If you are throwing parties with guests who are so confused that they can’t keep track of their wine glasses, chances are they won’t be able to read the bracelets, and, in any case, don’t really care whose glasses they end up with. Next stop for you: The rubber room, and whatever bracelet you receive upon admittance.
I see a level of insanity in pouring out white wine after you’ve Exxon Valdez’d the red wine, but I’d be curious if anybody could explain the scientific principal—other than placebo psychosomatics—behind this, because it makes no sense. An interwebs search indicates that salt is ‘also good for Kool-aid stains’, but since you’d have to drink the Koolaid before you’d believe it could work, the technique fails on impact.
7. Need to chill your wine in a hurry? Wrap a linen towel around it and place it in the freezer for 15 minutes.
I’ll sign off on this one, twentysomethings. And add to it: If you need to roast your wine in a hurry, put it under the broiler for 15 minutes.
There’s a unique concept, huh? Adding wine to a sauce to improve the flavor. Must say, Buzzfeed, you are a trailblazer on a par with Dan’l Boone. Can’t wait for your piece on what to do with the leftover salt after you sop up the red wine.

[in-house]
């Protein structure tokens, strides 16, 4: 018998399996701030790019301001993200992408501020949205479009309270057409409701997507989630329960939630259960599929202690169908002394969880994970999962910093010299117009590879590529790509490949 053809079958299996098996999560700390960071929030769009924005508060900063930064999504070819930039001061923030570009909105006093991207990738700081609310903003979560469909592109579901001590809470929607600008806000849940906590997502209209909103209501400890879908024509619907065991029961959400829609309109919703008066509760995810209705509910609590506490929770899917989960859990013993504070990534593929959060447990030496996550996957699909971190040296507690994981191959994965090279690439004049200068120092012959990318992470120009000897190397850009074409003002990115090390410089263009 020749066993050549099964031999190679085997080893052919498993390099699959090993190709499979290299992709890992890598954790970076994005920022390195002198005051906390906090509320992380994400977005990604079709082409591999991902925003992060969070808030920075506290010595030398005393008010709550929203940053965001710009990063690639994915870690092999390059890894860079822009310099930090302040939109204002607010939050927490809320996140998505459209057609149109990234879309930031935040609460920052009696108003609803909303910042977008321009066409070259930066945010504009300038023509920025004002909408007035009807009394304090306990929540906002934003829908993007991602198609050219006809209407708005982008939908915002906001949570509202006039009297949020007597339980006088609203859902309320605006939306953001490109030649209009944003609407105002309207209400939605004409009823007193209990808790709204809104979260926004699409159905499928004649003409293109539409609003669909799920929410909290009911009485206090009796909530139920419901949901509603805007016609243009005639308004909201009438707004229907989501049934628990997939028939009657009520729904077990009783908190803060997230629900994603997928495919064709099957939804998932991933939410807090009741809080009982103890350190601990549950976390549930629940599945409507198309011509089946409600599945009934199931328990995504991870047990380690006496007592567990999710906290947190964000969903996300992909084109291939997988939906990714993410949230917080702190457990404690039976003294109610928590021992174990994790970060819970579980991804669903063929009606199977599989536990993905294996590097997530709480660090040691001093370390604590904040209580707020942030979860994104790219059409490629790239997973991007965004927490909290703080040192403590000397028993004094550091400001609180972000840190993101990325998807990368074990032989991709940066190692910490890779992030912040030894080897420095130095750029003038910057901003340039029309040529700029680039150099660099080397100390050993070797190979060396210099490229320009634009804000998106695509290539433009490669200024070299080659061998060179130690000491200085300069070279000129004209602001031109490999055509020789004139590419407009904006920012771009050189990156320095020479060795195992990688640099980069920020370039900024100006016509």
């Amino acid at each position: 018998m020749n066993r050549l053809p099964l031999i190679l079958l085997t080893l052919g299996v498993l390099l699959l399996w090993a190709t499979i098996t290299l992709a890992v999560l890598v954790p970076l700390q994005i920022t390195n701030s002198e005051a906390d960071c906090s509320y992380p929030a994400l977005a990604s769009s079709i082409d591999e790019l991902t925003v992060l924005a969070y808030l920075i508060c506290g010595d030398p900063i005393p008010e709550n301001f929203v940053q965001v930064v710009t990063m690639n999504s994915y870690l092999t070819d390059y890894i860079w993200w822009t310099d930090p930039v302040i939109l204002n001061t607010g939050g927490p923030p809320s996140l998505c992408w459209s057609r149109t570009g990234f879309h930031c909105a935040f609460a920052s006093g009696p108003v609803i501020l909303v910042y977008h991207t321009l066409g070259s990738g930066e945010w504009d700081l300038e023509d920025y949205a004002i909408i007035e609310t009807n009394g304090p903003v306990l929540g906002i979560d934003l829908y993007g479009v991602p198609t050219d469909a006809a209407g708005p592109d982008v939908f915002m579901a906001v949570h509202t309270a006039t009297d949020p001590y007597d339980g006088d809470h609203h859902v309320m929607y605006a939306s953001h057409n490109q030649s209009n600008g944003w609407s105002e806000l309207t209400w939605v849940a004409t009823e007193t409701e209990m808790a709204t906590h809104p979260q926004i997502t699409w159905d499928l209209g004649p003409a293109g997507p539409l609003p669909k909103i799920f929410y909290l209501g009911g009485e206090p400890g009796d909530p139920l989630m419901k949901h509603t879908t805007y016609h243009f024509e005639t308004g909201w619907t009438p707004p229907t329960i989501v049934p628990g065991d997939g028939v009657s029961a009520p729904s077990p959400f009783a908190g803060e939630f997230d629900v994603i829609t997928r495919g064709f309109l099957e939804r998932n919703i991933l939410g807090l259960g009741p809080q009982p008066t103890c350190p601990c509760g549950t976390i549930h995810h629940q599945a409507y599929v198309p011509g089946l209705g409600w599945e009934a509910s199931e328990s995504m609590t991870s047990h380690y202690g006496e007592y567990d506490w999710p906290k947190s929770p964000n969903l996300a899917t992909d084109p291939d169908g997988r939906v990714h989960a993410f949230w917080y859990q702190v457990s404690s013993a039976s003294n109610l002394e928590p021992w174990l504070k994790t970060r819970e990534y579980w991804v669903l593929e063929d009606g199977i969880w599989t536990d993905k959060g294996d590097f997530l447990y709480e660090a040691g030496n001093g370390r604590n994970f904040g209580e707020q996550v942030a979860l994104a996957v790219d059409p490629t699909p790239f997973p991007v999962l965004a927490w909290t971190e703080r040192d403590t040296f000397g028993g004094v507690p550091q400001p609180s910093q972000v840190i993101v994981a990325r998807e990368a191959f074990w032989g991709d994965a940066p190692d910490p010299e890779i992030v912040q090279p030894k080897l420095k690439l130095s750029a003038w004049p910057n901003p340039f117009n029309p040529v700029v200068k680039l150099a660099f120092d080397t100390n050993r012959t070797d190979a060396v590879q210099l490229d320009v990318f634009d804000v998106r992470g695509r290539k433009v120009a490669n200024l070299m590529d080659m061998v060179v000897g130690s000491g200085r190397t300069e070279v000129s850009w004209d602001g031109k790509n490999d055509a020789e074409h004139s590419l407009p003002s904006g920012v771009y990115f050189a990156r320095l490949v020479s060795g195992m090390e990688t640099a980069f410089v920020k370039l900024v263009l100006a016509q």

9. If you have leftover red, save it to make amazing desserts like a blueberry red wine sorbet.
Of course, once you’ve bought the blueberries and the sorbet maker, you’re probably ready for more wine. That said, the blueberries will make a delightful sorbet even without the wine you just drank.
A pool floatie? You mean, like Brian Jones?
11. Or get a special wine carrier for your bicycle so you can travel in style with your favorite bottle.
Final nod to the strange lifestyle in Europe, where twentysomethings apparently ride bicycles that are not carbon-fiber-framed off-road monsters that do not accommodate ‘wine carriers’.
Here in the land of the brave and home of the free, or however that song goes, we require four-stroke, many-cylindered engines to travel in anything that could vaguely be defined as ‘style’.
However, I will happily look into marketing a chic wine-glass holder for your training wheels if you like, twentysomethings.
That’s it, kind and patient readers. Let the nastygrams fly; I could use the hit-count. A free cheap syrah to whoever eviscerates me first.